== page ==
Think You’re Too Young for Financial Planning?

The first steps to

“I just started my first job. I want to live a little.” “I’ve been out of school for a few months and my student loan payments have just kicked in. That’s where all my money is going.” “My career just started and my entry-level salary doesn’t leave me any wiggle room.” “How can I manage my wealth when I don’t even have any?” If you have uttered any of these sentences (or something similar), we get it. As a recent grad, you have a lot of things on your mind, but retirement probably isn’t one of them.

It seems a little ridiculous to plan for the end of your career when you’ve just barely started it, but there are a lot of reasons why it makes sense to get a handle on your finances right now.

We asked Craig Frieders, Managing Director / Principal at Crofton Capital Management for some advice on financial planning for recent grads. Here’s what you need to know.

craig frieders

What is a 401(k)? How can recent grads find out if their employer offers one?

A 401(k) plan is an employer-sponsored retirement plan that allows for employees to defer some of their income; either pre-tax (traditional) or after-tax (Roth) into a selection of investment options for long-term growth towards retirement.

What percentage of their salary should recent grads contribute to their 401k?

Rule of thumb is 10% of pay. I always advise to start out maybe with a smaller percentage, 5–7%, and then ratchet it up if you feel you can contribute more.

The goal is to max out on an annual basis. For 2014, the maximum contribution limit is $17,500.00 for folks under age 50.

What about personal savings?

The old cliché of “pay yourself first” always rings true. Aside from the guidance above, a good amount of personal savings would equate to six to nine months’ worth of living expenses. If you find yourself transitioning between jobs or having an unforeseen expense, it’s good to have a cushion.

What are some general investment strategies recent grads should be aware of?

The earlier you can start, the better. Investing in a retirement plan takes advantage of a few investment concepts. The value of compound interest is by far the most powerful. When investments grow and have their earnings re-invested over and over, the portfolio can grow to an exorbitant amount over time.

A second concept is dollar-cost-averaging. When the stock market goes down, you buy more shares of the mutual funds at a cheaper price. Over time you end up taking advantage of dips in the market and the volatility associated with investing at times. It’s best not to be fearful if you see a decline in the stock market and you are in your early twenties. Instead, embrace the downturn knowing you are purchasing more shares of your investments at a discount. No different than being a smart consumer.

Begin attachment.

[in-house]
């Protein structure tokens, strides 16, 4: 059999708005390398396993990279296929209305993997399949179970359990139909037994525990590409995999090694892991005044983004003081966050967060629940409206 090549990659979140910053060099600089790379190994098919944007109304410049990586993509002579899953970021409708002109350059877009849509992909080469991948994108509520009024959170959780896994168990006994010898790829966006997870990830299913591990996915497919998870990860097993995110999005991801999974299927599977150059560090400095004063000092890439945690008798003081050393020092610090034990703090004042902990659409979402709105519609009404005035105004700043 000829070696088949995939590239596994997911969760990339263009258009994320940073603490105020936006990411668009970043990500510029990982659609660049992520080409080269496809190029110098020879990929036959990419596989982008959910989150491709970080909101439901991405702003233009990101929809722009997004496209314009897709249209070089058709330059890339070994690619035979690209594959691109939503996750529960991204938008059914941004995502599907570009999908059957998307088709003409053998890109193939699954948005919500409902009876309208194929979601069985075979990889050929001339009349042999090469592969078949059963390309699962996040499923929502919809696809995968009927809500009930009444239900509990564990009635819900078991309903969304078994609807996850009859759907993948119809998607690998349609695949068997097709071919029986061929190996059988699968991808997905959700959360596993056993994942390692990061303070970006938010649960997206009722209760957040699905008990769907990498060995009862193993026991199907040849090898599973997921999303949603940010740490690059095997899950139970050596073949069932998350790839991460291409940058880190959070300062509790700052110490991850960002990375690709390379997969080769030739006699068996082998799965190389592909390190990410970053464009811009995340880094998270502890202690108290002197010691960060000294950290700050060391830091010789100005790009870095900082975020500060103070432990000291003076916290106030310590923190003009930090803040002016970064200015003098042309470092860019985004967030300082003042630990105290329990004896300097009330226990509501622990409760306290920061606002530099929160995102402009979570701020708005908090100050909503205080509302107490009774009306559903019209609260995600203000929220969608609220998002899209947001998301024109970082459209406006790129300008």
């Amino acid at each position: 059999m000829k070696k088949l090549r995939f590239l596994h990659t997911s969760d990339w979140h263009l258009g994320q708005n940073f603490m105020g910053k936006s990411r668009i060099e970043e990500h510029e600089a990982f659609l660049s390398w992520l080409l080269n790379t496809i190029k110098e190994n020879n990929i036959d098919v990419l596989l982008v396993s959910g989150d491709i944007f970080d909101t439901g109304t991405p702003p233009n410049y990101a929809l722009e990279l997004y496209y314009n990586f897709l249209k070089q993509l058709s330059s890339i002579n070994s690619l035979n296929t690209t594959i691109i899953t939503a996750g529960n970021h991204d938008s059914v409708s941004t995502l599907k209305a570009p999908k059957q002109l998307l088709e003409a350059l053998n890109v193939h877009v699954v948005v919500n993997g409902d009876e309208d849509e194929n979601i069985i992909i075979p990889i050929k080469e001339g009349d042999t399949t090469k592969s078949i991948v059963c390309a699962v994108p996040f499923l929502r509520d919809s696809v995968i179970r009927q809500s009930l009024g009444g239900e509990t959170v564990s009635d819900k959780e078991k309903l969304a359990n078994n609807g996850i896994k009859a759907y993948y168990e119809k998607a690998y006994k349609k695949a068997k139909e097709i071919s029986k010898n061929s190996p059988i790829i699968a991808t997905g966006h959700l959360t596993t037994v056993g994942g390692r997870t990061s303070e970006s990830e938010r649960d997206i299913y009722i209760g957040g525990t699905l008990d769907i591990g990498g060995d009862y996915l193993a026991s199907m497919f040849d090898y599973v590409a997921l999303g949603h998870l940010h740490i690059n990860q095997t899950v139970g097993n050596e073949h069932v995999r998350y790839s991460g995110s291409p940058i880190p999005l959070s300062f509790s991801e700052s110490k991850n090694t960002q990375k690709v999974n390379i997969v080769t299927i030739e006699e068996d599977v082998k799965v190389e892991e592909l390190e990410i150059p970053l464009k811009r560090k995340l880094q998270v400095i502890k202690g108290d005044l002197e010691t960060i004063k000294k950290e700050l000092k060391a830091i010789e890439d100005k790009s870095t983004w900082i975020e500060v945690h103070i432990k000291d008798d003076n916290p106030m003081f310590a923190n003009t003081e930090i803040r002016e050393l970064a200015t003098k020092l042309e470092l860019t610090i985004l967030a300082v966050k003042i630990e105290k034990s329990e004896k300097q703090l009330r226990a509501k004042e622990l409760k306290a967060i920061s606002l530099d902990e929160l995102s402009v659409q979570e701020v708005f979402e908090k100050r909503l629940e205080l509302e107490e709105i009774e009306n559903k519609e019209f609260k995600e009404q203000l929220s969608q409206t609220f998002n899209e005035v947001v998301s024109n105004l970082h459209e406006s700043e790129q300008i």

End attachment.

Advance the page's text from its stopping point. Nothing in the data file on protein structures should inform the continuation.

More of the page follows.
Also, don’t be afraid to ask for help. Though there a lot of self-help websites and guidance out there, ask the advisor on your 401k plan for assistance. [Editor’s note: If you’re not sure who this person is, check with your HR person. They should be able to point you in the right direction.]

How do student loans figure in to all this? Should recent grads try to pay off their loans in full before contributing to a 401(k), divide these payments equally, or some other approach?

Depends on the interest rate. Some of the student loan interest is deductible. You should consult with your tax preparer for help in determining this.

My recommendation is to first see if your company’s retirement plan offers a matching contribution. It’s usually more advantageous to take advantage of free money first. I would only pay down additional principal on the student loans once you have adequate personal savings and are able to put away some money into a retirement plan.

Otherwise, just make the minimum student loan payments and look for opportunities to re-finance or consolidate loans that offer lower interest rates.

Is there anything we haven’t covered yet that you’d like to add?

Estate planning. Why would someone in their twenties need to consider this? Make sure if you join a new company after college that you fill out and complete the beneficiary designation form for your retirement plan.

In addition, some publicly traded companies offer an employee stock purchase or stock option plan. Be sure to open a TOD account (Transfer on Death) as opposed to an individual account (John Smith) when utilizing these employee benefits. If something happens to you prematurely, your employer will know how to distribute your accounts. If you start to build your net worth over time, it would be further advisable to create a will and/or a living trust.

Homework time! Start by investigating your company’s 401(k) plan and making sure that you’ve signed up for it. Many companies offer a matching program, where they’ll put in the same amount that you do each month (up to a certain percentage). This means you can double your investment just by participating. Find out who is the contact person in your company, and don’t be afraid to ask questions if you’re unclear about anything. We also have some other tips on budgeting and staying on top of your finances in this post.

Craig Frieders is the Managing Director/Principal at Crofton Capital Management, a firm that was founded in 2009 and provides comprehensive wealth management and retirement plan consulting services.


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